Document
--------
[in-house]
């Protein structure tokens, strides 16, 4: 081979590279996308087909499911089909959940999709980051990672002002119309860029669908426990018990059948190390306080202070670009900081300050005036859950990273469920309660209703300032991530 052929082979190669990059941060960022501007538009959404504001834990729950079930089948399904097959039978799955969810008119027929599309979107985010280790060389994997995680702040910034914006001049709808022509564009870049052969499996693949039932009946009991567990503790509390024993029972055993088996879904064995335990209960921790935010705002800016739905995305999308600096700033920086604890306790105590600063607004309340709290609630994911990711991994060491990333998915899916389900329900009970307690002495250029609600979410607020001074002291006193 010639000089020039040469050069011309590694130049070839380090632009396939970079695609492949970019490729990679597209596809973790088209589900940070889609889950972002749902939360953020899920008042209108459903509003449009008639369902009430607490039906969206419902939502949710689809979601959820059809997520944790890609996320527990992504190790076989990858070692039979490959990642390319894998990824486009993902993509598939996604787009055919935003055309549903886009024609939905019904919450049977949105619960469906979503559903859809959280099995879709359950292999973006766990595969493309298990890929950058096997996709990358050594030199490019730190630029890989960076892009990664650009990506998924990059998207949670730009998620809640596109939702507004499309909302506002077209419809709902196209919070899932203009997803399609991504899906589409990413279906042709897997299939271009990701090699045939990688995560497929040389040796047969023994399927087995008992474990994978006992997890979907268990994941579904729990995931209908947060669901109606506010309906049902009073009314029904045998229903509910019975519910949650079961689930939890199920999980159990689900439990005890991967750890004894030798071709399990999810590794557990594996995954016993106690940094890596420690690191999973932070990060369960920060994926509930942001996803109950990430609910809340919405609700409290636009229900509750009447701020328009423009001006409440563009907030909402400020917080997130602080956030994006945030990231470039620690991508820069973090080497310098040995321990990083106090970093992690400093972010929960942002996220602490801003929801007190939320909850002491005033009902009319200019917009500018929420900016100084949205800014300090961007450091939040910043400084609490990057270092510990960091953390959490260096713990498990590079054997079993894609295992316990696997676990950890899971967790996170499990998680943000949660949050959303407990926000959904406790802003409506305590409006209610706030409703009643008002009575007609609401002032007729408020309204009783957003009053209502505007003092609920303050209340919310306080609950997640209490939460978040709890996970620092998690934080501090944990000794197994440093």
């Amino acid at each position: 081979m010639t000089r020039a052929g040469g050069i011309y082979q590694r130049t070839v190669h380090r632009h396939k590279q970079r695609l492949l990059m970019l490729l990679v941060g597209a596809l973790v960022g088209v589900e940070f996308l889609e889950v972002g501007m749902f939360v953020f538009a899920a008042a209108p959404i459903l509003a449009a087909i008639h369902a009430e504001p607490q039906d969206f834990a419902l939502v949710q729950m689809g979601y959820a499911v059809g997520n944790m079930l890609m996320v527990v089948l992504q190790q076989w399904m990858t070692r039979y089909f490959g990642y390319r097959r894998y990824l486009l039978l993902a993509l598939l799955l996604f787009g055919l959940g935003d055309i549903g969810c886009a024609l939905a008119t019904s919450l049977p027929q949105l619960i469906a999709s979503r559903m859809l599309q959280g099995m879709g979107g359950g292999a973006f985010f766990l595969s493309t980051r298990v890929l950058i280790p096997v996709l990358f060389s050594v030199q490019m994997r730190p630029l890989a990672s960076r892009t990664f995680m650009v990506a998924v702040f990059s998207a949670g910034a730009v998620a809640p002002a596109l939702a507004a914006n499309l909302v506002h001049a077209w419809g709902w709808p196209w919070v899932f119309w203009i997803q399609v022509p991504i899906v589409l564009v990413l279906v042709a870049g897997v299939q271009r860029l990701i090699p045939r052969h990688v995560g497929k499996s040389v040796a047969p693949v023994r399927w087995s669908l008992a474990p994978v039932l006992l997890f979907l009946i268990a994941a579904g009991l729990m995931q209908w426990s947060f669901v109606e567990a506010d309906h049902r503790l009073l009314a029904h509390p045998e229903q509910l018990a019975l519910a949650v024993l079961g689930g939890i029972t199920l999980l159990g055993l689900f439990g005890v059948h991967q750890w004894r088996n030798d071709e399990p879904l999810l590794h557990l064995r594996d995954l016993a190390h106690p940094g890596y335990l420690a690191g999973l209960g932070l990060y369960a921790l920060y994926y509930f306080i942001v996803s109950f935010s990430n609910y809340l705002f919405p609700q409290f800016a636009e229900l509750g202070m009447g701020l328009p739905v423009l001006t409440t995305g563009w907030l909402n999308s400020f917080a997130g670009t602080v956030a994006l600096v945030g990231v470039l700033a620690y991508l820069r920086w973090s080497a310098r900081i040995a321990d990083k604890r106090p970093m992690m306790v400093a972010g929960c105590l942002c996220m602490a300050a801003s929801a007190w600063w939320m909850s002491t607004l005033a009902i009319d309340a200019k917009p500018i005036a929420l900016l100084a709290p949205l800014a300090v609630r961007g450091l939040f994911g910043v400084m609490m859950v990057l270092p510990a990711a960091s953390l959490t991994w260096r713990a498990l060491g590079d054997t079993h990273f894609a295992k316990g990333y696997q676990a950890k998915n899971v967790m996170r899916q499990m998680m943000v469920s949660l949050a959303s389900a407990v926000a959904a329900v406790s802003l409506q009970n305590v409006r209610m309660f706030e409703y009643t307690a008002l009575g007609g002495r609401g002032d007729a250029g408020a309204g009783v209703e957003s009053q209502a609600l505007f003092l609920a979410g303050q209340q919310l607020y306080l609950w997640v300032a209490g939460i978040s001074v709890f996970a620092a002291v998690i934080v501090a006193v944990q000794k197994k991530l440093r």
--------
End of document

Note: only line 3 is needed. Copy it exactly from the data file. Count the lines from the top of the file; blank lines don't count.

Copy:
């Amino acid at each position: 081979m010639t000089r020039a052929g040469g050069i011309y082979q590694r130049t070839v190669h380090r632009h396939k590279q970079r695609l492949l990059m970019l490729l990679v941060g597209a596809l973790v960022g088209v589900e940070f996308l889609e889950v972002g501007m749902f939360v953020f538009a899920a008042a209108p959404i459903l509003a449009a087909i008639h369902a009430e504001p607490q039906d969206f834990a419902l939502v949710q729950m689809g979601y959820a499911v059809g997520n944790m079930l890609m996320v527990v089948l992504q190790q076989w399904m990858t070692r039979y089909f490959g990642y390319r097959r894998y990824l486009l039978l993902a993509l598939l799955l996604f787009g055919l959940g935003d055309i549903g969810c886009a024609l939905a008119t019904s919450l049977p027929q949105l619960i469906a999709s979503r559903m859809l599309q959280g099995m879709g979107g359950g292999a973006f985010f766990l595969s493309t980051r298990v890929l950058i280790p096997v996709l990358f060389s050594v030199q490019m994997r730190p630029l890989a990672s960076r892009t990664f995680m650009v990506a998924v702040f990059s998207a949670g910034a730009v998620a809640p002002a596109l939702a507004a914006n499309l909302v506002h001049a077209w419809g709902w709808p196209w919070v899932f119309w203009i997803q399609v022509p991504i899906v589409l564009v990413l279906v042709a870049g897997v299939q271009r860029l990701i090699p045939r052969h990688v995560g497929k499996s040389v040796a047969p693949v023994r399927w087995s669908l008992a474990p994978v039932l006992l997890f979907l009946i268990a994941a579904g009991l729990m995931q209908w426990s947060f669901v109606e567990a506010d309906h049902r503790l009073l009314a029904h509390p045998e229903q509910l018990a019975l519910a949650v024993l079961g689930g939890i029972t199920l999980l159990g055993l689900f439990g005890v059948h991967q750890w004894r088996n030798d071709e399990p879904l999810l590794h557990l064995r594996d995954l016993a190390h106690p940094g890596y335990l420690a690191g999973l209960g932070l990060y369960a921790l920060y994926y509930f306080i942001v996803s109950f935010s990430n609910y809340l705002f919405p609700q409290f800016a636009e229900l509750g202070m009447g701020l328009p739905v423009l001006t409440t995305g563009w907030l909402n999308s400020f917080a997130g670009t602080v956030a994006l600096v945030g990231v470039l700033a620690y991508l820069r920086w973090s080497a310098r900081i040995a321990d990083k604890r106090p970093m992690m306790v400093a972010g929960c105590l942002c996220m602490a300050a801003s929801a007190w600063w939320m909850s002491t607004l005033a009902i009319d309340a200019k917009p500018i005036a929420l900016l100084a709290p949205l800014a300090v609630r961007g450091l939040f994911g910043v400084m609490m859950v990057l270092p510990a990711a960091s953390l959490t991994w260096r713990a498990l060491g590079d054997t079993h990273f894609a295992k316990g990333y696997q676990a950890k998915n899971v967790m996170r899916q499990m998680m943000v469920s949660l949050a959303s389900a407990v926000a959904a329900v406790s802003l409506q009970n305590v409006r209610m309660f706030e409703y009643t307690a008002l009575g007609g002495r609401g002032d007729a250029g408020a309204g009783v209703e957003s009053q209502a609600l505007f003092l609920a979410g303050q209340q919310l607020y306080l609950w997640v300032a209490g939460i978040s001074v709890f996970a620092a002291v998690i934080v501090a006193v944990q000794k197994k991530l440093r």